Call this a mashup?!?
One of the (few) good things about Christmas is the way that it gives you the opportunity to buy CDs and books for others but consume them first yourself, and thus feel both satiated and generous. That's if you plan things properly, and don't end up running down to the twenty-four hour supermarket at six o'clock on Christmas morning to buy Dad beer and Mum chocolates, as certain ne'er do wells I am acquainted with have a habit of doing.
Being far more organised than that, I am currently listening to a copy of Love, the official Beatles mashup album, which will in a couple of weeks' time be wrapped up and handed over to some poor naive victim of my generosity. (Actually, now I think about it, I didn't even buy the album - it's somebody's else's gift which they stashed around the flat I'm squatting in preparation for wrapping, and which I've helped myself to. Does that not make me even more detestable?)
Anyway, to get to the (very negligible) point of this post: I'm up to track eleven, which is a remastered 'Help', and I've already decided that all the secondary literature - that means reviews, to those of you in the real world not going mad writing a PhD thesis - about Love rather miss the mark. Reviewers have either raved about the way that George Martin and his sprog have dragged the fab four into the twenty-first century by embracing the brave new art of the mashup, or else railed against the damage done to the integrity of classics like 'Yesterday' and 'Strawberry Fields' by the Martins' remixing and sampling. Take a cold shower, folks.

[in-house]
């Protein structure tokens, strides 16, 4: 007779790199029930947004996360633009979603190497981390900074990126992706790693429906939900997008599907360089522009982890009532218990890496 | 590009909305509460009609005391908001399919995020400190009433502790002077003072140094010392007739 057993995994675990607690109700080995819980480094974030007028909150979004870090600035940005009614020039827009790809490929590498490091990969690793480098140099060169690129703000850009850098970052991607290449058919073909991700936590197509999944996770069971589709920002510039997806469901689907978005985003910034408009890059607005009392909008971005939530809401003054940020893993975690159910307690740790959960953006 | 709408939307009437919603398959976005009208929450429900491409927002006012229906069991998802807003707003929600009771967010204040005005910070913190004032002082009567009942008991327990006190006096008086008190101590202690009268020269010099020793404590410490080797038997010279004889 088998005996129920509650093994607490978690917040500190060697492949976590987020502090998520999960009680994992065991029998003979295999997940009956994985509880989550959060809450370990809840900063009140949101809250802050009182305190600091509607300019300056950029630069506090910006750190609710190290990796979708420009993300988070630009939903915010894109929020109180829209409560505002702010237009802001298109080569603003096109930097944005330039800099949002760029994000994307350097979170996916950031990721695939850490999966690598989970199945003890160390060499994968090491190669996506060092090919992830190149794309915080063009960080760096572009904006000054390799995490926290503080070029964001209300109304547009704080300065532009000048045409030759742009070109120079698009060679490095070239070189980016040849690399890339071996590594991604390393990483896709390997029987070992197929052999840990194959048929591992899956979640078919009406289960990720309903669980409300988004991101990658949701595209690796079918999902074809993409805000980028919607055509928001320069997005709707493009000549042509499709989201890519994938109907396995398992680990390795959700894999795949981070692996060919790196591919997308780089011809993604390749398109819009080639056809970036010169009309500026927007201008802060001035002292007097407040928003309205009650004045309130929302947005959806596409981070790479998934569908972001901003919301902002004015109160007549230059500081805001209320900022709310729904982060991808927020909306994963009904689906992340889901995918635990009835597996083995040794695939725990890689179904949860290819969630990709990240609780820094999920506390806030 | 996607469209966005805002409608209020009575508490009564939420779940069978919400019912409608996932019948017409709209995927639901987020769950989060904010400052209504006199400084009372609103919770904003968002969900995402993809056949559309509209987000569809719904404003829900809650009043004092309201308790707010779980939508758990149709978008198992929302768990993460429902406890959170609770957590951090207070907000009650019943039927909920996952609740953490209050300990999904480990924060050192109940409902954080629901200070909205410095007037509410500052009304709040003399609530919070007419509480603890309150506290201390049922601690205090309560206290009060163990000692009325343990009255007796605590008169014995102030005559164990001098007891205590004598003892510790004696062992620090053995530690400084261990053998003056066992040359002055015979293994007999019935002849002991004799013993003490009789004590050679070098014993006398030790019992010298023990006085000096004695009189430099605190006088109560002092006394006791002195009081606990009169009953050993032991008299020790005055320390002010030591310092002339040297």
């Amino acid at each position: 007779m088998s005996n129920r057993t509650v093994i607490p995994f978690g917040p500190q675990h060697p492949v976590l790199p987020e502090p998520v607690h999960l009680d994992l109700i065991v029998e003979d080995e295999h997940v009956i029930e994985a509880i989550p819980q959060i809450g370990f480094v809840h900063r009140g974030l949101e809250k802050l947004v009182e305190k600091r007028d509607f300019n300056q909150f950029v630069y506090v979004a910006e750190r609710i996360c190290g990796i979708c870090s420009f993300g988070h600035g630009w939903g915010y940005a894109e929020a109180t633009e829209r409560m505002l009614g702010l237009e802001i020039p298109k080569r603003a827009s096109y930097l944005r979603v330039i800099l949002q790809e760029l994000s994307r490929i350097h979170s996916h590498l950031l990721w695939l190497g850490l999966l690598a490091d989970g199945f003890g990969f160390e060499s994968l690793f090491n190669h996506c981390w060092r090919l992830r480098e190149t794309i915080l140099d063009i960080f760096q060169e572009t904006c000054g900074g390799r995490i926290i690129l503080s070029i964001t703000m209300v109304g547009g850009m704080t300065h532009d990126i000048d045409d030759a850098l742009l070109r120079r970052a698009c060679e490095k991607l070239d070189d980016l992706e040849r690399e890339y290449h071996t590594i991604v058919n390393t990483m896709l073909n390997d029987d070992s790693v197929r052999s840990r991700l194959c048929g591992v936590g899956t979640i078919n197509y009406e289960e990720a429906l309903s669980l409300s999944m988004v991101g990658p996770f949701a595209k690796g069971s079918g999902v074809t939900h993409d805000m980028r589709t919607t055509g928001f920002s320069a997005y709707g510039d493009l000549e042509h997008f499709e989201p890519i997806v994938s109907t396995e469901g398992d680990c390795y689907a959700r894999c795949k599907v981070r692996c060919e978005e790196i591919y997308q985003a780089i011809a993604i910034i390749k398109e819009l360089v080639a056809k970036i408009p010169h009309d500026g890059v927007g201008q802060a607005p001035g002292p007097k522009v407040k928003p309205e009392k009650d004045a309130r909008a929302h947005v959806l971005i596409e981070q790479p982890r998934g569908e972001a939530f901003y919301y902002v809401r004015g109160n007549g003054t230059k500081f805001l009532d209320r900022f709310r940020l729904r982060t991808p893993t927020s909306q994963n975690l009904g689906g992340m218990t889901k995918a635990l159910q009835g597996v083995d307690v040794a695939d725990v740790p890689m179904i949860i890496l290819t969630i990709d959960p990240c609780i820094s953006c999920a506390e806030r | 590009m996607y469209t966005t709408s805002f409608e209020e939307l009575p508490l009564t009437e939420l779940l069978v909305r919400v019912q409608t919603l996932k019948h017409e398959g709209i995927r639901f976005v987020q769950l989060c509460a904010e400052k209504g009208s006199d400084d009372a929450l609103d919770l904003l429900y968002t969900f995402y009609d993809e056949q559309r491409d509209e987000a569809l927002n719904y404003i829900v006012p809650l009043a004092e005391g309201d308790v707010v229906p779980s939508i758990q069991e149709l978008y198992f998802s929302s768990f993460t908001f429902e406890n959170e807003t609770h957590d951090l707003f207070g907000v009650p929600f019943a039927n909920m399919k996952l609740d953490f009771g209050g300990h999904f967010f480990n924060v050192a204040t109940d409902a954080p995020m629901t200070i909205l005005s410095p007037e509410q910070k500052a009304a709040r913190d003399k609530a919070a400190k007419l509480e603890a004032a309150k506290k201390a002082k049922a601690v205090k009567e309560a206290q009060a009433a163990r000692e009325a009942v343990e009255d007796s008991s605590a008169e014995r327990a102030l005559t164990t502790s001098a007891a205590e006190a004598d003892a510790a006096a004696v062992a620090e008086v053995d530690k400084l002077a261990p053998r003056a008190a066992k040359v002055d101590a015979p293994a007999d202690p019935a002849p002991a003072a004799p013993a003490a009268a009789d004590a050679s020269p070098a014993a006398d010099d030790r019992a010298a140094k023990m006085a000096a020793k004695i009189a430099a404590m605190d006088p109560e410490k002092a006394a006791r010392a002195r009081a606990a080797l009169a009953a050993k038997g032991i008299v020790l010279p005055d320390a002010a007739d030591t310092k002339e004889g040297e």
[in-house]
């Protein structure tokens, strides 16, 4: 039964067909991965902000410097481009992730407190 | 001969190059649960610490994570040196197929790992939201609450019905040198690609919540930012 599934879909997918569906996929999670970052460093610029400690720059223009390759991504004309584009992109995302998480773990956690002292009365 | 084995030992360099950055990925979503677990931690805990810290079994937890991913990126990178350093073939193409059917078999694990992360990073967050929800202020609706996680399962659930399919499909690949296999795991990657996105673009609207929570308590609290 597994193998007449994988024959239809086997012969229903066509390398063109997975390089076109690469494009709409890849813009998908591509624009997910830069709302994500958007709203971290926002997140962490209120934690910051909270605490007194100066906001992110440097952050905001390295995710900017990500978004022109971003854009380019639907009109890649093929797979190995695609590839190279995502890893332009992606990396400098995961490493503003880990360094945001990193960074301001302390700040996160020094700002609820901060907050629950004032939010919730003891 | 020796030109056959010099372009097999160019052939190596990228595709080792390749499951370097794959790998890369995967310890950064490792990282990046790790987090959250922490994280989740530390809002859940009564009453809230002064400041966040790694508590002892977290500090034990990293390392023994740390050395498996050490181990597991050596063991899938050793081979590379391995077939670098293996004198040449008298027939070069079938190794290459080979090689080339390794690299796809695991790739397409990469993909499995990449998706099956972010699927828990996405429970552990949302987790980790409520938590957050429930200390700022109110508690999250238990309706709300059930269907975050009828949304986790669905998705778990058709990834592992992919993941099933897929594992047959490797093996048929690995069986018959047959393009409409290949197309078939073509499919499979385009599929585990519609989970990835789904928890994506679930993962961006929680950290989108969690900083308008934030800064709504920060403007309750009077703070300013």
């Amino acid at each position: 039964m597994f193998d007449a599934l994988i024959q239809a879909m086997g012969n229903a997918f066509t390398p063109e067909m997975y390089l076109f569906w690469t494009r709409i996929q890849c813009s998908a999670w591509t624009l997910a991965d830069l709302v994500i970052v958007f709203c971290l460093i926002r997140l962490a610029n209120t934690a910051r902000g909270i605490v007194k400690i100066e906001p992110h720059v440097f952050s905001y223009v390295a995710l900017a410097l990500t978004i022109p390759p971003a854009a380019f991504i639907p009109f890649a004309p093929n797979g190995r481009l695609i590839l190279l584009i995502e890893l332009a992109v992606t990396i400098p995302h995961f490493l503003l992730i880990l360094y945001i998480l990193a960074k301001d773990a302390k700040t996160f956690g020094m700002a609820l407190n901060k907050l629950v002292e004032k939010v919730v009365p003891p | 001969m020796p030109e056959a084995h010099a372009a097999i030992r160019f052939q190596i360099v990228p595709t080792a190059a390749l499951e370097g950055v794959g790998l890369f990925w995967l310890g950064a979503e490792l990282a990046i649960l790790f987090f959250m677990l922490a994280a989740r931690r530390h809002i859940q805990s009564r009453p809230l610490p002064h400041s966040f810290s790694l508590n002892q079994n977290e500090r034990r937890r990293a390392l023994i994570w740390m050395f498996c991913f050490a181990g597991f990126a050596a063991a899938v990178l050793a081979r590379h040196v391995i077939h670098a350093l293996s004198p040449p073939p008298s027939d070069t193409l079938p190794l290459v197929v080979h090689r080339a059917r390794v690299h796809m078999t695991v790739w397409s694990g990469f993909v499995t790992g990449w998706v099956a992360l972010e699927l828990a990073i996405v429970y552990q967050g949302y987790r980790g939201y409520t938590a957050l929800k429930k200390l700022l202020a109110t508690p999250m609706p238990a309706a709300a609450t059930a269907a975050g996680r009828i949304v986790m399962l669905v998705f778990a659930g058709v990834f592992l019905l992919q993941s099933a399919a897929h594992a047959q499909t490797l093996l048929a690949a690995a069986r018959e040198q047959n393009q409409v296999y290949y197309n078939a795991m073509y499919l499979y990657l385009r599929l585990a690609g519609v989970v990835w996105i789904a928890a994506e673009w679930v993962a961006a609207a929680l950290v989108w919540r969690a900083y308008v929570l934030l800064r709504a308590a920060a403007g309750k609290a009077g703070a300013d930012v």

The problem with Love is that it is not, really, a mashup album. Mashups are supposed to yoke two (or three, or four, or five) wildly different songs together to create a third composition able to rival the originals - something fresh and strange and a little dangerous. What the Martins have given us is something more akin to those awful 'party mix' tapes from the 1980s, which strung together scores of one minute versions of current hits (remember Ray Parker Jr's 'Who Ya Gonna Call?', anyone?). There is a little tepid remixing, which reminds me of the work Bill Laswell did with Miles Davis on Panthalassa, and a couple of rather tasteless samples (a wailing ambulance on Julia. Subtle, George...). It's all a long way from the sort of sense of musical adventure that the fab four showed when they cranked out 'Tomorrow Never Knows' and 'A Day in the Life' (come to think of it, isn't there an argument to be made that 'John's 'Revolution #9' was the first ever mashup?) Really, this is not much more than a Greatest Hits Remastered album.
If I might be allowed to get philosophical for a moment, I think that Love is an album that proves that the authentic performance of a piece of music - or the authentic re-presentation of any pre-existing piece of art, for that matter - must include something new and original, something which challenges and redefines the original work. Mere reverence is not enough. It is by being too loyal to the fab four that the Martins betray them. Get the Grey Album instead.